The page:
Learning from Epidemics Past

If the history of public health crises teaches us anything, it is often that the knowledge we have during the crisis itself is woefully insufficient when new challenges emerge. Covid-19 is just such a challenge. Scientists are struggling to understand the specific ways the virus attacks our immune systems, who are at the greatest risk, and how exactly it spreads. The difficulty is that whether we are prepared and prudent, any preparations would have been based on old and established ways of thinking. While in January the world was rapidly trying to produce ventilators, we know now that these devices seem to do little to prevent people from dying.

Humans require mental models to organize and understand the world. Social scientists have long known that we do not “objectively” approach the world in which we live. Whether you want to start more recently with Jonathan Haidt or go back to Herbert Simon, or even Adam Smith, those who examine human behavior in institutions have long understood that people have biases and heuristics that influence the way we behave in and analyze the world around us.

Thomas Kuhn’s monumental book, The Structure of Scientific Revolutions, applies this same mode of thinking to the scientific world. Kuhn argues that science is best understood as a collection of paradigms, models that help scientists understand the world around them. What Kuhn refers to as a “mature” science has periods of normal scientific pursuits within the dominant paradigm of a science. These paradigms guide research to answer questions raised by the existing paradigm. If research raises issues that cannot be explained by the existing paradigm, it is possible to have “revolutionary” science and the established paradigm can be replaced by newer paradigms that better explain the world. An obvious example of this would be Einstein’s work that overturned the Newtonian model of physics. Kuhn argues that this model of paradigms exists in all the mature sciences, including medicine and epidemiology. Interestingly, scientists can be so entrenched in an existing paradigm that it can take years before a new paradigm is eventually accepted and the community of scientists all come to accept it as reality.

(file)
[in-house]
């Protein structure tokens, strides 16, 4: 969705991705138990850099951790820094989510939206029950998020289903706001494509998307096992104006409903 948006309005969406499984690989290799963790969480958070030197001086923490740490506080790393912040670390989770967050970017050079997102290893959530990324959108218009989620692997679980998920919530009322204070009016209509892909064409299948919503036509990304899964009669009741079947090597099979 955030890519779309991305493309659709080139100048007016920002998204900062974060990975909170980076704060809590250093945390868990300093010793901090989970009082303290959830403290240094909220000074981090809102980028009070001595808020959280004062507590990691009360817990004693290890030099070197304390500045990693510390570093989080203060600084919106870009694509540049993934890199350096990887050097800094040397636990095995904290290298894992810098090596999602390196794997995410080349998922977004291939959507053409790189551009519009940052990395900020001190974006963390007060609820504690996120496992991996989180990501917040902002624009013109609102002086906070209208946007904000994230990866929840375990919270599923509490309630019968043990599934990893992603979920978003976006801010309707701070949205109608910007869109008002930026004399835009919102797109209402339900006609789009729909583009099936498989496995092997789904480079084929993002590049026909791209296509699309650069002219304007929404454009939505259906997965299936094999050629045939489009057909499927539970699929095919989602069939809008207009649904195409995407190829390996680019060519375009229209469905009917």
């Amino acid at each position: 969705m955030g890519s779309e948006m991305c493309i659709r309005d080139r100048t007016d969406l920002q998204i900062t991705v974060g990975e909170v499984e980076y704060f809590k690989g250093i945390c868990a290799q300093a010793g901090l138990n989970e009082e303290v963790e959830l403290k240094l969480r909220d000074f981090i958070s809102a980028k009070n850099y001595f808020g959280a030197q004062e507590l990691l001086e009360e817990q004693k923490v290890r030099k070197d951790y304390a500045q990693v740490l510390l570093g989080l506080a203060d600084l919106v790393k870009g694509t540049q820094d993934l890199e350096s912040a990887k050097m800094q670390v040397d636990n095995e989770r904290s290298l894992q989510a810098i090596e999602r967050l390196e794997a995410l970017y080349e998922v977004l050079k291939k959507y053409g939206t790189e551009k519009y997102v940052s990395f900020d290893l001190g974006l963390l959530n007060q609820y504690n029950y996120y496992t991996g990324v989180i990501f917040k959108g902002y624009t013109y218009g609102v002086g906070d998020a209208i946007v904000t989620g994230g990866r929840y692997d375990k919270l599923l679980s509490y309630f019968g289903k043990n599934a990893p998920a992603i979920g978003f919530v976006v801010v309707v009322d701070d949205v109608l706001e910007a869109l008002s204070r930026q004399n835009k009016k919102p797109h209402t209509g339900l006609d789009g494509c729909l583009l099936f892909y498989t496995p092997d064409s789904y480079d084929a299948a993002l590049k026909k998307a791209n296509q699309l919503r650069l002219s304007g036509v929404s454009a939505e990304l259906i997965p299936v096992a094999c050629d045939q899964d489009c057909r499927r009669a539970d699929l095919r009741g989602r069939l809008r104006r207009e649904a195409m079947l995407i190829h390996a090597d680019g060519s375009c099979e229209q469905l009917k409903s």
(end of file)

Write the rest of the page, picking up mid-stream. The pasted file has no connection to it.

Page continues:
Unfortunately, the history of public health is full of examples of how paradigmatic thinking based on faulty paradigms can lead to disastrous outcomes. Steven Johnson’s Ghost Map, a history of the 1854 cholera epidemic that killed more than 10% of the inhabitants of the Soho community in London, is a powerful illustration of how existing paradigms can blind scientists from seeing plainly the truth about the causes and cures of diseases.